The listings of research below represents a compilation of scientific articles found on the topic, with a very brief overview description of each article/study. This compilation of research articles does not necessarily imply that there are adequate results to demonstrate safe and/or effective human use of any herb listed.
RELAXANT / ANXIETY
Cedrol inhalation, as found in cedarwood, had a relaxant effect in humans, increasing parasympathetic activity and reducing sympathetic activity. From: Dayawansa, S., Umeno, K., Takakura, H., Hori, E., Tabuchi, E., Nagashima, Y., … & Nishijo, H. (2003). Autonomic responses during inhalation of natural fragrance of “Cedrol” in humans. Autonomic Neuroscience, 108(1), 79-86.
Cedrol inhalation had a sedative effects in multiple animal species. From: Kagawa, D., Jokura, H., Ochiai, R., Tokimitsu, I., & Tsubone, H. (2003). The sedative effects and mechanism of action of cedrol inhalation with behavioral pharmacological evaluation. Planta medica, 69(07), 637-641.
The cedrol constituent found in J. virginiana had an anxiolytic effect in rodents. From: Zhang, K., & Yao, L. (2018). The anxiolytic effect of Juniperus virginiana L. essential oil and determination of its active constituents. Physiology & behavior.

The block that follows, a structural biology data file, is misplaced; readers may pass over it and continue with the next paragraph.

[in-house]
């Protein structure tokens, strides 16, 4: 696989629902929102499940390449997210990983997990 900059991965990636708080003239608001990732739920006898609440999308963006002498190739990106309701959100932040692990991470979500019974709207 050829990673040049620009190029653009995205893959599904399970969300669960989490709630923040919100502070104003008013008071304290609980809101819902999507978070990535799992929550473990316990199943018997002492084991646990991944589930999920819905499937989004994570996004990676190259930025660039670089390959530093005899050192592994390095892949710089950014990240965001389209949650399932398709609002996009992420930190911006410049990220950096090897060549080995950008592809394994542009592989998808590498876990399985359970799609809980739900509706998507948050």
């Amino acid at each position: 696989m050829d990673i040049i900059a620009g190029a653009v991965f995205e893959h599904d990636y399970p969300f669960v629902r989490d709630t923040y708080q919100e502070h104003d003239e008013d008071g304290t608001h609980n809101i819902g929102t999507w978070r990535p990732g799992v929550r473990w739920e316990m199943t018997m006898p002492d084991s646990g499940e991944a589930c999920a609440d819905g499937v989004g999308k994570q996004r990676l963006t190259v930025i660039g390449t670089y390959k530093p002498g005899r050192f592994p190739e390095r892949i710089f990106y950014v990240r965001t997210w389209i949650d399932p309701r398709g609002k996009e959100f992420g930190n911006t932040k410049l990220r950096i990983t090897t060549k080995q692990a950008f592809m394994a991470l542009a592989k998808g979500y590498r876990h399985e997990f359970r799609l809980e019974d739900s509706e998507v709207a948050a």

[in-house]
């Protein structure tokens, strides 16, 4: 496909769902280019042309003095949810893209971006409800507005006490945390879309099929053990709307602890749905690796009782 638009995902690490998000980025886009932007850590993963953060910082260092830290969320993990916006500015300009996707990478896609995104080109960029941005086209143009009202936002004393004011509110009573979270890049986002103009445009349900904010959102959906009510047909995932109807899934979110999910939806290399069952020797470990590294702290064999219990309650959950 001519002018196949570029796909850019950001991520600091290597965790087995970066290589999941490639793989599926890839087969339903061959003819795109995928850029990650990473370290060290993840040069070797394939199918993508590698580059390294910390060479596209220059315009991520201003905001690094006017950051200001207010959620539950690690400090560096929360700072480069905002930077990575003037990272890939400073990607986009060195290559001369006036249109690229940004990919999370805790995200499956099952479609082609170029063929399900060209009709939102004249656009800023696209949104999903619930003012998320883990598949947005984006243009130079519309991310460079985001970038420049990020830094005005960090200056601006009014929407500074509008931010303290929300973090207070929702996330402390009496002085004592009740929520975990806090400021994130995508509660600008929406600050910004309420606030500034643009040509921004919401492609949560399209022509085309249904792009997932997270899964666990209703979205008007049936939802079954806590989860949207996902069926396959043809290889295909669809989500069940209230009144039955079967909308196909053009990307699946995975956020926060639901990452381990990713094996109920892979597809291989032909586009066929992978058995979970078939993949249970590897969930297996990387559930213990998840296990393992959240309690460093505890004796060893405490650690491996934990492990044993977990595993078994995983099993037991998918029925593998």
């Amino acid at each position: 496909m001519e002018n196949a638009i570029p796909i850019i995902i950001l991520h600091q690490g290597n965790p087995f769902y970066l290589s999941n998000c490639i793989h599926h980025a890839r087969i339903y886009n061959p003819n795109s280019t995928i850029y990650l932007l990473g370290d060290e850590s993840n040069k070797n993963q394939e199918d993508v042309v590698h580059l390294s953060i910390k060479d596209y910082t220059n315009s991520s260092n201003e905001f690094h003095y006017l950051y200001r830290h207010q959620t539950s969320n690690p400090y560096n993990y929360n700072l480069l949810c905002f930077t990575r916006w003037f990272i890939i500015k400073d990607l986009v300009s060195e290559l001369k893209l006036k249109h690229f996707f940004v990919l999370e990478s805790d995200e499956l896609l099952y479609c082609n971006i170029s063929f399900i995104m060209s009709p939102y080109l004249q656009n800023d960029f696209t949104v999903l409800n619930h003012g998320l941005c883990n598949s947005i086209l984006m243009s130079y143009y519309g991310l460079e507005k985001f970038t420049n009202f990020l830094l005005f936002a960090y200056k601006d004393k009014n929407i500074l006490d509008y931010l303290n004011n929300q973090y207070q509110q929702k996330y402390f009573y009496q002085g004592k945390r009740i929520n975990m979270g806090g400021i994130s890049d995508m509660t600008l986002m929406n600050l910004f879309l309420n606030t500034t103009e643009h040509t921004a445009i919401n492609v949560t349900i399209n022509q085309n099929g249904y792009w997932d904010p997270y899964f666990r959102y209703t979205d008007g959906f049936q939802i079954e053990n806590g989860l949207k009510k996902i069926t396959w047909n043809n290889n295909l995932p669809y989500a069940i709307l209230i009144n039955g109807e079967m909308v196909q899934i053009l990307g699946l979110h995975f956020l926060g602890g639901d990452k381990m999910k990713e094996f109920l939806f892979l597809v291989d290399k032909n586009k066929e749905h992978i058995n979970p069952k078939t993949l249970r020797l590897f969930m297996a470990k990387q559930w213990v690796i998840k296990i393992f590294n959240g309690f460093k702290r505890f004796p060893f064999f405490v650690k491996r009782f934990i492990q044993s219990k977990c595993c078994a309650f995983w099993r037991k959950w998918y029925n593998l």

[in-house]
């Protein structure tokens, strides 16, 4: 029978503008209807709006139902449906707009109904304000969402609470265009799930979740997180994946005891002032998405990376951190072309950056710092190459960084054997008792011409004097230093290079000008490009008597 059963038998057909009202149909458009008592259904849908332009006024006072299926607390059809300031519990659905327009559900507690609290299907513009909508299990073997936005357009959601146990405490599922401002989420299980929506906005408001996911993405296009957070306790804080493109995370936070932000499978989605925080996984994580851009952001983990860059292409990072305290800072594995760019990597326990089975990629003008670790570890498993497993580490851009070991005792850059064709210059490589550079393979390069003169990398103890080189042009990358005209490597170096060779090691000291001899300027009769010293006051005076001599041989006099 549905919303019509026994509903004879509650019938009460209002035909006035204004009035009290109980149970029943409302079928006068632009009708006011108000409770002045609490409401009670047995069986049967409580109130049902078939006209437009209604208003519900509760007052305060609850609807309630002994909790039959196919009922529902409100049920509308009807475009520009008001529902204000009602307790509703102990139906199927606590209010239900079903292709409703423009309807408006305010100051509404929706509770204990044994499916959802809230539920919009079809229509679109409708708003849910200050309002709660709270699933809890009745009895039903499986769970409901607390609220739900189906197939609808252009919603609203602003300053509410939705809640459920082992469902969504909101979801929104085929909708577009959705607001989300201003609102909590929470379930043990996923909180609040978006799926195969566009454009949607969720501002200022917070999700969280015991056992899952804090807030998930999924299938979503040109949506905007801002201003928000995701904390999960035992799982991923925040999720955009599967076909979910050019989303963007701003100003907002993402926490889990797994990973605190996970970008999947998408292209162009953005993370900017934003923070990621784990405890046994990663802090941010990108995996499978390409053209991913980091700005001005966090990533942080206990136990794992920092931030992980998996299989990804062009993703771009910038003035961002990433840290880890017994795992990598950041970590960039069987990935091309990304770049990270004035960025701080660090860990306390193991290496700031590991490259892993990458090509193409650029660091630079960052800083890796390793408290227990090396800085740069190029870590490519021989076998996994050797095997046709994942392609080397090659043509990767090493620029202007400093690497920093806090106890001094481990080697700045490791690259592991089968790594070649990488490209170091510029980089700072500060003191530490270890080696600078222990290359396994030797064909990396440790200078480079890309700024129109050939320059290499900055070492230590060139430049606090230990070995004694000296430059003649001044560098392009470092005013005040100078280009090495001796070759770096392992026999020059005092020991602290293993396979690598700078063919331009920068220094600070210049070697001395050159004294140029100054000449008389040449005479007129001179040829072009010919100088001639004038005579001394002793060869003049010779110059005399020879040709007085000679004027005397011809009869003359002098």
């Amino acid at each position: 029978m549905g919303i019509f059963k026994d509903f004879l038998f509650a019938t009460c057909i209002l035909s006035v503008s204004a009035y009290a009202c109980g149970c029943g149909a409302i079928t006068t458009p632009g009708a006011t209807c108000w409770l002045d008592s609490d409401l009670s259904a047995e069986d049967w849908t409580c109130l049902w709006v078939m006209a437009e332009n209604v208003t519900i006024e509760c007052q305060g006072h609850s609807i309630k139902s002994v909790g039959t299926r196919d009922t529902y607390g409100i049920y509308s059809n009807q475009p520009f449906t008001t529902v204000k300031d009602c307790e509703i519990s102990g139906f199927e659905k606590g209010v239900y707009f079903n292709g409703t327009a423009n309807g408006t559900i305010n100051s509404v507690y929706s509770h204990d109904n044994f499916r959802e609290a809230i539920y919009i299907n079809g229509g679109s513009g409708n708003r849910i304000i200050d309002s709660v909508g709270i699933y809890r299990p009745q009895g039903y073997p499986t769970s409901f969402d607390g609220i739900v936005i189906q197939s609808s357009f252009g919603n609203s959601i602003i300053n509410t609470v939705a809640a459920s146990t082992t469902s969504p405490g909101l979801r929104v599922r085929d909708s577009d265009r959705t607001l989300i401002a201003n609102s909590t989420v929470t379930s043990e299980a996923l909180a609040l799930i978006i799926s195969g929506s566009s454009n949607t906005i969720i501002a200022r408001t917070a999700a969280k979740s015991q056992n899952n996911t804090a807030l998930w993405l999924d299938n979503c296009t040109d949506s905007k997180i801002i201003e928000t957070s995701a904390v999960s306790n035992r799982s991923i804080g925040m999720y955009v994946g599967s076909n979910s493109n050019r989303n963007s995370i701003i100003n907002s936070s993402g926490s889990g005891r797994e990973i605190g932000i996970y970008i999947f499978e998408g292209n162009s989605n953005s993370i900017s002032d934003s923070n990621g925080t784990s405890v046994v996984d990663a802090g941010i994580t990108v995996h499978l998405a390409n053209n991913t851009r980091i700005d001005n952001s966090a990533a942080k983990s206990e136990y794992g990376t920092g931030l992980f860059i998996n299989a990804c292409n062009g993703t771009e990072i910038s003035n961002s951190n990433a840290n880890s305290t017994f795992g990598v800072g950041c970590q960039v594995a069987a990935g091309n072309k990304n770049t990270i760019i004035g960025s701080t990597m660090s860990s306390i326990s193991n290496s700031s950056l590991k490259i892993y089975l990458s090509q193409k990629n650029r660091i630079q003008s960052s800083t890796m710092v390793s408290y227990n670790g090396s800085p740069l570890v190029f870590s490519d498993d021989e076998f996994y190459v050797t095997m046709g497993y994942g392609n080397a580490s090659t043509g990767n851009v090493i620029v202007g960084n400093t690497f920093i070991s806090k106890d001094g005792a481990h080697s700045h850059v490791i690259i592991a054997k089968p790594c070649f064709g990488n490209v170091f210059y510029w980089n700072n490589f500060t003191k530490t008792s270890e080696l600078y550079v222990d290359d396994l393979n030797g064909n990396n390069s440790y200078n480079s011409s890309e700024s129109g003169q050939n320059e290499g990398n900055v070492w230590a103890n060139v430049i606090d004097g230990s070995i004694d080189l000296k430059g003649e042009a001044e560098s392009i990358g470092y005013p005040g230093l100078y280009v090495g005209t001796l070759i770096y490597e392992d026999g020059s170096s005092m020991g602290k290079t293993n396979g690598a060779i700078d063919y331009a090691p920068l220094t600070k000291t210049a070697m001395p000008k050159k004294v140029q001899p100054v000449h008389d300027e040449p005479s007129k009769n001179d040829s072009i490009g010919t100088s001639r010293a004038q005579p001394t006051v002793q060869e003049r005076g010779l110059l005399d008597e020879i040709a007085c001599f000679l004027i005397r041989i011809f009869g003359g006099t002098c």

Cedrol inhalation resulted in a sedative effect with pupil dialation among all three groups studied: people from Norway, Thialand, and Japan. From: Yada, Y., Sadachi, H., Nagashima, Y., & Suzuki, T. (2007). Overseas survey of the effect of cedrol on the autonomic nervous system in three countries. Journal of physiological anthropology, 26(3), 349-354.
Cedarwood oil was effective against several species of ants and cedrol was effective toward ticks. From: Eller, F. J., Vander Meer, R. K., Behle, R. W., Flor-Weiler, L. B., & Palmquist, D. E. (2014). Bioactivity of cedarwood oil and cedrol against arthropod pests. Environmental entomology, 43(3), 762-766.
Cedarwood Virgina oil and its cedrol constituent showed red ant repelling activity. From: Eller, F. J., Fezza, T., Jang, E. B., & Palmquist, D. E. (2015). Field test for repellency of cedarwood oil and cedrol to little fire ants.
Chinese thuja, of the cypress family, and specifically its isolated constituent of cedrol, demonstrated hair growth in vivo. From: Zhang, Y., Han, L., Chen, S. S., Guan, J., Qu, F. Z., & Zhao, Y. Q. (2016). Hair growth promoting activity of cedrol isolated from the leaves of Platycladus orientalis. Biomedicine & Pharmacotherapy, 83, 641-647.
Compiled by: Kathy Sadowski
Pictured: Whipped invigorating aromatherapy lotion. Thanks to Mountain Rose Herbs for providing the organic products to make this recipe!